From now on, this weekly Newsletter will be called ROBERT A. MILLS'S OP-ED COLUMN. Access it and enjoy!
Newsletter Dated: 6/2/2012 5:01:27 AM
Subject: 1% - June 2
1% of $1 = 1¢. That’s what people in my community who obviously have nothing better to do are supposed to vote on late this July. A 1% sales tax increase to fund transportation roadwork that will synchronize traffic lights, extend MARTA a few more miles, and relieve rush hour congestion. Yes or no, up or down. We’ll see.
Frankly, my dear, I don’t give a damn.
Retired, I no longer drive beyond a fifteen-mile radius of my home and never during rush hour (and then only if I get a coupon for a free meal). Why the traffic signals were not synchronized when they were installed in the first place is beyond me. And the only time I ever ride MARTA is to occasionally attend a Braves’ or Falcons’ game — so seldom it hardly matters.
On top of the 1% tax increase, now the Falcons want to build a new stadium to replace the Georgia Dome. It is estimated to cost more than a billion dollars, but, wake up, little Susie, it will not help — I will still attend very few games, preferring to watch TV each Sunday while Arthur Blank and his entourage make more money than the entire Episcopal diocese combined.
The last time I attended a Falcons’ game my personal priestess was still alive. She arranged a ‘field pass’ for me, and although I’d never been on the ground floor before, so to speak, I can’t recall a more splendid sporting venue.
Today, come to think of it, sitting barefoot in my shorts and t-shirt in front of a giant flat screen at home is as good as watching an athletic competition from a private skybox — and a helluva lot cheaper! The fridge, stocked with ice cold beverages, is right behind me, the bathroom is but a few steps away down the hall, and the remote control, should the game prove too dull to bear, is right beside me.
Either at home — or from Rich Stadium to the War Memorial to the Georgia Dome or Turner Field — I have always been “comped” skybox seats (or similar) with plenty to eat and drink at my fingertips. There (or here) I’m too spoiled (or too old) to change.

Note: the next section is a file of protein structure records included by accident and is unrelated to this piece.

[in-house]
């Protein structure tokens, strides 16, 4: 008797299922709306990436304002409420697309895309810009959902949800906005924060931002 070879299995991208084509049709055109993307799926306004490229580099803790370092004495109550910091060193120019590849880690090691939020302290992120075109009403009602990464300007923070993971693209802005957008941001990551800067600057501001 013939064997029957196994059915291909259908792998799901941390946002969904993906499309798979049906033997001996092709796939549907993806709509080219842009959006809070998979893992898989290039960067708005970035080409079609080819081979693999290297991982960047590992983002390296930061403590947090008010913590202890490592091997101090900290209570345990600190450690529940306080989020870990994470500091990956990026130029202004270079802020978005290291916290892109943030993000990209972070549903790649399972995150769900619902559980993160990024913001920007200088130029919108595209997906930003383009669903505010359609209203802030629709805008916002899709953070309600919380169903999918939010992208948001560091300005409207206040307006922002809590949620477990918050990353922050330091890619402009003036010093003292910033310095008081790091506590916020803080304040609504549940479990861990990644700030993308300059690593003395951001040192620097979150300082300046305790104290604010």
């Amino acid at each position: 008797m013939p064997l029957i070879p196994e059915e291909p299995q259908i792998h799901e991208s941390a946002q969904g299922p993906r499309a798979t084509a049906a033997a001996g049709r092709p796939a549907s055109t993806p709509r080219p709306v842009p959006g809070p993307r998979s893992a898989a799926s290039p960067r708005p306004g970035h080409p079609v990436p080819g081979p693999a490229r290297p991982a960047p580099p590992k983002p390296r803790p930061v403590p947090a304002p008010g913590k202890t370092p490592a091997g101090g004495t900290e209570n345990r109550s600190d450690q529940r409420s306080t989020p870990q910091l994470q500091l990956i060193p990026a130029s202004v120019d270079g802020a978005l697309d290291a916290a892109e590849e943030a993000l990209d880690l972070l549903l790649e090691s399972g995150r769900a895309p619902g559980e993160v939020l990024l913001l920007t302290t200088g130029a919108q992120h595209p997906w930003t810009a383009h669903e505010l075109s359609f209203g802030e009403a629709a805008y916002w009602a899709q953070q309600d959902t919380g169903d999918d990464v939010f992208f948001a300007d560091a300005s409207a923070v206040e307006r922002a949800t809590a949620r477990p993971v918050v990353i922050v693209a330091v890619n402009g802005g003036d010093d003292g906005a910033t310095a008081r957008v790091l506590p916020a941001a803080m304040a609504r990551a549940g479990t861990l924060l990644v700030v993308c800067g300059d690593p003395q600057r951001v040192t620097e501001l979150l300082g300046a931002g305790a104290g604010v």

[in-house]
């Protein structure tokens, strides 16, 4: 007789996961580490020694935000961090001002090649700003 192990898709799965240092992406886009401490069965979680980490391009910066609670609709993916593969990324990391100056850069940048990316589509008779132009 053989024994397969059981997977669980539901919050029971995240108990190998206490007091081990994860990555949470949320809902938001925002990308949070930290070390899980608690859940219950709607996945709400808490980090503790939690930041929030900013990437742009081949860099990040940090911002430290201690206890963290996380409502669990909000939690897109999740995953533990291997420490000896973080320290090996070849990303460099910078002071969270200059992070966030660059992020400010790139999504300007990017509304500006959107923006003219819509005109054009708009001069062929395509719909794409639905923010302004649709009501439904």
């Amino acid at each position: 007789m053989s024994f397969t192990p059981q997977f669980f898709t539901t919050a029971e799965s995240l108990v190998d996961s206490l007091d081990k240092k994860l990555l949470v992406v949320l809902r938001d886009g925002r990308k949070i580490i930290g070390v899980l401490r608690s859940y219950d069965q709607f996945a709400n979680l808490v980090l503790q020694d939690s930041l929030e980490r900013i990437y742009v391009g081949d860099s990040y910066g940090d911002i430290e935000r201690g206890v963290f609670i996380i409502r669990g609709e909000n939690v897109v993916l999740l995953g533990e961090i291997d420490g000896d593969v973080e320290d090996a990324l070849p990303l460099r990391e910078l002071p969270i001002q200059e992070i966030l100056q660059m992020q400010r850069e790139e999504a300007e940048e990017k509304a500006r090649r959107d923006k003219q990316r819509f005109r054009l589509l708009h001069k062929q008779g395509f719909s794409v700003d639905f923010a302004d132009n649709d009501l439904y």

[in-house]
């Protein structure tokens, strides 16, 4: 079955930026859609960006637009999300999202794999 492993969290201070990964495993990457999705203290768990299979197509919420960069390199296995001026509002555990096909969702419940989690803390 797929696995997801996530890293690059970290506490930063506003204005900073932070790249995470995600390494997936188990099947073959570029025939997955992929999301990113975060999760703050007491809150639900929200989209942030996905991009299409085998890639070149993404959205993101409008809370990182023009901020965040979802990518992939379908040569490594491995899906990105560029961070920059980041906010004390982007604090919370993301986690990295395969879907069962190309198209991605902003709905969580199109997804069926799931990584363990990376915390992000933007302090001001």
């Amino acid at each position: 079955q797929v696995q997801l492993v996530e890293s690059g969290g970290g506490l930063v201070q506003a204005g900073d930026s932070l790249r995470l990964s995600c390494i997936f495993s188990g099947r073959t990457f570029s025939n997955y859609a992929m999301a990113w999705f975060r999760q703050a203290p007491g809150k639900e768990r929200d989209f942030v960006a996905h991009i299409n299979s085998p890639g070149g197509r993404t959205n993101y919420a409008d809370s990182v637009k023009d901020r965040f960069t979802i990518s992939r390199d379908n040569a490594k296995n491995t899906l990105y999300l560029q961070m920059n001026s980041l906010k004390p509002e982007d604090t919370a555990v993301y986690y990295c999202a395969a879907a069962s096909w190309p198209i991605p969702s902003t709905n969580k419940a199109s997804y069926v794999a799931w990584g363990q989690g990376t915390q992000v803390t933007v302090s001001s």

Arthur Blank, co-founder of Home Depot and owner of the Falcon football franchise — not to mention the Mountain Sky Guest Ranch, a string of physical therapy centers and the PGA Tour Stores — has a net worth of several billion dollars, not exactly in the ballpark with Warren Buffet, Bill Gates and Mark Zuckerberg, but a world-class fat cat nonetheless. He could without blinking write a check for the construction of a new Georgia Dome, and they could name it the Blank House That Blank Built.
But he won’t. Better the hoy-paloy trot to the polls and vote on a 1% sales tax increase at the start, and if that passes, the new stadium could be the next morsel on the taxpayers’ plate.
What happens if the voters reject the bill? The wise pundits say an automatic tax increase to get the roadwork done is inevitable, and of course that will require the next state legislature get on the stick and make sure it becomes a reality, which they will. In either event, it would seem the populi will, in the end, be pegged to fill the bill (so to speak).
The alternative, if it passes, will be a 1% sales tax increase. That means my next car for which I might lay out $25,000 clams will cost me $27,000 rather than $26,750. Considering I drive less than 5,000 miles per year and keep my cars forever, for the first three years at least, that works out to under $5.40 per year!
At that rate, I may as well go to the polls and vote yes. . . . But wait, there’s more! The 1% sales tax increase affects everything, not just cars! What about food, drinks, theater tickets, clothes, medicine, dog grooming and toilet paper?
Shoot, maybe I’d better vote no.
Then again, they say it’s only for ten years. Well, if that’s the case, maybe it’s an okay deal after all.
But . . . hold on. Isn’t that what they said about the tolls on 400 and the NYS Thruway — umpteen years ago?
I don’t know what to do.
Copyright©2012 by Robert A. Mills, all rights reserved